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Green Matter: Bioplastics out of the woods?

Gas barrier properties are the Achilles heel when it comes to using biopolymers in (fresh) food packaging. Around the world, scientists and industry are working - often together - to develop feasible alternatives based on renewable resources to replace the use of conventional petroleum-based plastics.

Gas barrier properties are the Achilles heel when it comes to using biopolymers in (fresh) food packaging. Around the world, scientists and industry are working - often together - to develop feasible alternatives based on renewable resources to replace the use of conventional petroleum-based plastics. Solutions up to now have mainly involved the use of 'hybrid' laminates; at the same time technologies such as atomic layer deposition, in which Al2O3 coatings with thicknesses of 10-50 nm are "grown" on bioplastic materials, are being explored to discover whether these produce suitable barriers for use in food packaging, without affecting the biodegradability.

By comparison, the use of wood to improve permeability against, for example, oxygen, sounds relatively low-tech; old school, even.

Yet this is exactly what they're doing in Norway. A team of Norwegian scientists at the Foundation for Scientific and Industrial Research (SINTEF), in collaboration with the Norwegian biorefinery Borregaard, a company specialized in the production of advanced wood-based biochemical alternatives to traditional petroleum-based chemicals, is working on the development of a membrane made of what is called microfibrillated cellulose (MFC). MFC consists of plant fibers that are only 100 nanometers in diameter, but that can be extremely long, making them highly suitable as a reinforcement material for biodegradable plastics. More significantly, MFC has the ability to disable access to gases such as oxygen, offering potential for use in biodegradable food packaging, whether in bottles, jars or plastic foil. In addition, sensors integrated into the packaging can provide information about the condition of the food: the temperatures to which it has been exposed or whether it is ready to spoil. Developing safe and sustainable packaging that prolongs the shelf life of food, helping to persuade more consumers to choose healthier alternatives and at the same time, reducing food waste, is a major challenge confronting packaging manufacturers today.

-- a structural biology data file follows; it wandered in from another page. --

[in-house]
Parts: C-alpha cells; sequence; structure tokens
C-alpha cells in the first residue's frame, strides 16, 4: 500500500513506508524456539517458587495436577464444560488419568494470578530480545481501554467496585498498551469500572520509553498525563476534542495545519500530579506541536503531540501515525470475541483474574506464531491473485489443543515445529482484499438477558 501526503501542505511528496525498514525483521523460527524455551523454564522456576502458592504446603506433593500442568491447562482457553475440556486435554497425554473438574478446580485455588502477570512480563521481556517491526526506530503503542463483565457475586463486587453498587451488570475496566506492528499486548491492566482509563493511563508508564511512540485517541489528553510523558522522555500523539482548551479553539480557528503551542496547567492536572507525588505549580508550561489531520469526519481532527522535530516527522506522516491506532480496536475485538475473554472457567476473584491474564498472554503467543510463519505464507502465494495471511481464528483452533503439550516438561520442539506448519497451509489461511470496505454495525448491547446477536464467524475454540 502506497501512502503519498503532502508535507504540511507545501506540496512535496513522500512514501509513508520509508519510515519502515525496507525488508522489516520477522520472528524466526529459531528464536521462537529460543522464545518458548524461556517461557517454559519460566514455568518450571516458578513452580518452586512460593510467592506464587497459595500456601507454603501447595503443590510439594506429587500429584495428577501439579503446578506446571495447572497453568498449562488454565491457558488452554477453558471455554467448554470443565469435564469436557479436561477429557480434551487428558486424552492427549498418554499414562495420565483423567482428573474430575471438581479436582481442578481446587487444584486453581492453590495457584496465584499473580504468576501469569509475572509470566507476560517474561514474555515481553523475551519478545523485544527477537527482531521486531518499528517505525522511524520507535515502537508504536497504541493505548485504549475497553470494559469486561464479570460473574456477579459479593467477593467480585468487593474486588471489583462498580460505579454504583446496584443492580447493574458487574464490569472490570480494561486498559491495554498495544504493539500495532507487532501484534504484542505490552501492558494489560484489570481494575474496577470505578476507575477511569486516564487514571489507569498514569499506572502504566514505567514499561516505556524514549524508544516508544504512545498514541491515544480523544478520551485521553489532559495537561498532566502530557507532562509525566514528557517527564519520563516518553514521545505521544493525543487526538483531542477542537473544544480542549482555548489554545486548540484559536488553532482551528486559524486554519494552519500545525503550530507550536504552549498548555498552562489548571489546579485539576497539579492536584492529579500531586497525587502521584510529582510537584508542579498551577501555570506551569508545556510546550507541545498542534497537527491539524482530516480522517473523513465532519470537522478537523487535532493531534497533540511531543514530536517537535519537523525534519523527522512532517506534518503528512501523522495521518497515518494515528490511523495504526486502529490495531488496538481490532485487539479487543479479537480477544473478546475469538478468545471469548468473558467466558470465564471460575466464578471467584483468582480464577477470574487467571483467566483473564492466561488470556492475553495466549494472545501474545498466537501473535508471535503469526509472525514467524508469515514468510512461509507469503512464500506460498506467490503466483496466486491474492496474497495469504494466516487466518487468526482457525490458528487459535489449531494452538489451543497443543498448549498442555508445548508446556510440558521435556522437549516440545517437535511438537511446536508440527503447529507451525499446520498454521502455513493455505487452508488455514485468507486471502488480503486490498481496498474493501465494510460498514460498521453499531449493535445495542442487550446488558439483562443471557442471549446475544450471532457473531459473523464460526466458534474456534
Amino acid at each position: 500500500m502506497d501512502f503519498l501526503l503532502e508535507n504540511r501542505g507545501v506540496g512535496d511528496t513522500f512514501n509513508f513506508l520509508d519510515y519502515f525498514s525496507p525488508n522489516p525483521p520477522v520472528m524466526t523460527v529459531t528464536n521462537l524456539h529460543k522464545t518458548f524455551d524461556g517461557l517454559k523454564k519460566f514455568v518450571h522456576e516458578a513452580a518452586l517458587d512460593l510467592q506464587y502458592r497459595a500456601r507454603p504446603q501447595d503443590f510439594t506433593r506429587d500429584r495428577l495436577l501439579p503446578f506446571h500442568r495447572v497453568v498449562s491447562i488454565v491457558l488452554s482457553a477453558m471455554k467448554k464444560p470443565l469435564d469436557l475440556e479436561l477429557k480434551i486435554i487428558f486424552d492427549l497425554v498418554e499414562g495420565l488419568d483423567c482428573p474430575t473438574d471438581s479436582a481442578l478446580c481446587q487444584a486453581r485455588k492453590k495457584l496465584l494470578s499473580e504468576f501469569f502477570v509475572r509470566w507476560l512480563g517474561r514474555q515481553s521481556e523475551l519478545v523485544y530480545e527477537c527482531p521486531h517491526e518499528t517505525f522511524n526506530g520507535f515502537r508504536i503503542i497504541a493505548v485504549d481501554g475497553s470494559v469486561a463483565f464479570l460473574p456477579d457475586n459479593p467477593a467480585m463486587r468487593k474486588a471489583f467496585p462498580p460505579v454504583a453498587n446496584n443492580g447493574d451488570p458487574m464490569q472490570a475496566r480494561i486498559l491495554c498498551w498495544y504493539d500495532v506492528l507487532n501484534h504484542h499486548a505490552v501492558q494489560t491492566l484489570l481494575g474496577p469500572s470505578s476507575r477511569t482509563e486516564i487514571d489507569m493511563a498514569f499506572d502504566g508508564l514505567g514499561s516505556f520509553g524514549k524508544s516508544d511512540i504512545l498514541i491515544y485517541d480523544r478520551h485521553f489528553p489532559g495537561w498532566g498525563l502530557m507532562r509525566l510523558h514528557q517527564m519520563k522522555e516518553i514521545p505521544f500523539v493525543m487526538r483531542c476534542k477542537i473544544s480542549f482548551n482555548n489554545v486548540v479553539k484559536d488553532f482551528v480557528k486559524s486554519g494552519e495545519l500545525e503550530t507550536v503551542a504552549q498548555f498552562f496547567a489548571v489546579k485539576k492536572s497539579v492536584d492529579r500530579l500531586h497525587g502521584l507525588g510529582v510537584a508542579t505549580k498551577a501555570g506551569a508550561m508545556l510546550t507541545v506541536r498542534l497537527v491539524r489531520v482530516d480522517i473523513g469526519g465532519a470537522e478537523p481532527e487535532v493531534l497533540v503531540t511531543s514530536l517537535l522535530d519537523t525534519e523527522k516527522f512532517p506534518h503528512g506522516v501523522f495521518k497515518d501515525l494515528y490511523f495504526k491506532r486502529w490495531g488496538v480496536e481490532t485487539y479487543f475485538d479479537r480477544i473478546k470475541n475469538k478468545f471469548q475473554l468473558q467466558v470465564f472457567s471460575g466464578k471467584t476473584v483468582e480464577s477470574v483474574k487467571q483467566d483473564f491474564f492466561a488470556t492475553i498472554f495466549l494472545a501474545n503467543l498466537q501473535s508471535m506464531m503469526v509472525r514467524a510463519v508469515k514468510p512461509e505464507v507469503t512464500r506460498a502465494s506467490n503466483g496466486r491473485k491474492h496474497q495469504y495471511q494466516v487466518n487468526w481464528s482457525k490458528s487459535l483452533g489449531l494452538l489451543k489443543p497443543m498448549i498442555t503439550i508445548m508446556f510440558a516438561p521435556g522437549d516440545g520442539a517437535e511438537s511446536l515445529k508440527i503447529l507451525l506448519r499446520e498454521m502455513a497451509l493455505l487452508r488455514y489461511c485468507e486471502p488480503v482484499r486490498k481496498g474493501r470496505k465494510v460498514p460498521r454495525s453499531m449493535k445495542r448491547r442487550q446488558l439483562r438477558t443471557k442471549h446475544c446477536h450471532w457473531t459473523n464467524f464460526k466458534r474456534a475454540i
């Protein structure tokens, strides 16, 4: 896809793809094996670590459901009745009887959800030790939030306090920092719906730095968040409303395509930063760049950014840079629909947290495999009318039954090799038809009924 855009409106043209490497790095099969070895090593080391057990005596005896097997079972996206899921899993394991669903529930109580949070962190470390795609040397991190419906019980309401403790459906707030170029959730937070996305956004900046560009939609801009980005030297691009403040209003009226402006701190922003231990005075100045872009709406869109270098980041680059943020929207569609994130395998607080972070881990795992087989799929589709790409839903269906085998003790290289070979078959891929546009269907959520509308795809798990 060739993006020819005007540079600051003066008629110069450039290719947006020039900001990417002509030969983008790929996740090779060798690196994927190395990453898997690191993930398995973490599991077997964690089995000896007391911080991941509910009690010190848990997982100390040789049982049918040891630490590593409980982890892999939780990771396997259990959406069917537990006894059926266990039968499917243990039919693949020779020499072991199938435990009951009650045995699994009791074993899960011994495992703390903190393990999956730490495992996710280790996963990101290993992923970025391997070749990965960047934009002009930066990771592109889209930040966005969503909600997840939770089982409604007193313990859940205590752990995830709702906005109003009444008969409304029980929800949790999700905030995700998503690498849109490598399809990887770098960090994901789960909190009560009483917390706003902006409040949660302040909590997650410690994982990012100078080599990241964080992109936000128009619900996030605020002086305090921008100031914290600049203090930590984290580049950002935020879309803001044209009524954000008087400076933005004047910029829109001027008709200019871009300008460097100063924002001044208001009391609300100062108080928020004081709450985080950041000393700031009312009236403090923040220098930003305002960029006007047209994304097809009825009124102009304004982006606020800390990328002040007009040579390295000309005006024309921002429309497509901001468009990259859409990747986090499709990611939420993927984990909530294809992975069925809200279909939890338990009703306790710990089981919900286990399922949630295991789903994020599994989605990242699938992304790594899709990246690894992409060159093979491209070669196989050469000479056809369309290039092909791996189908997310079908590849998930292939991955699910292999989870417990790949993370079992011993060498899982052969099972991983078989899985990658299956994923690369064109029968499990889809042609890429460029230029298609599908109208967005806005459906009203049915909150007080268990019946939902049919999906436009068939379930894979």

The project, called NanoBarrier, is to begin in March 2012 and run for four years. Åge Larsen, a senior researcher at the SINTEF Group and the project manager, said, "The use of bioplastics may help to promote sustainable development. The overall objective is to create materials and packaging that are climate neutral." And he adds: 'In any case, as the oil runs down, we are going to need alternative raw materials.'

Asked why, with so much plastic waste available, the team was not looking more closely at the opportunities posed by recycling, Larsen pointed out that, to all purposes and intents, recycling still equals downcycling. "Recycling is useful, but in practice, recycled plastics often end up a step or two lower down the quality ladder than the original raw material," he says. "This is why we believe that MFC fibrils in combination with bioplastics will help us produce high-quality, environmentally friendly packaging."

The project is receiving funding from the European Union. Despite not being a member of the EU, Norway is a prominent presence among the  - in total - 15 participants.

The first prototypes are expected in a couple of years.

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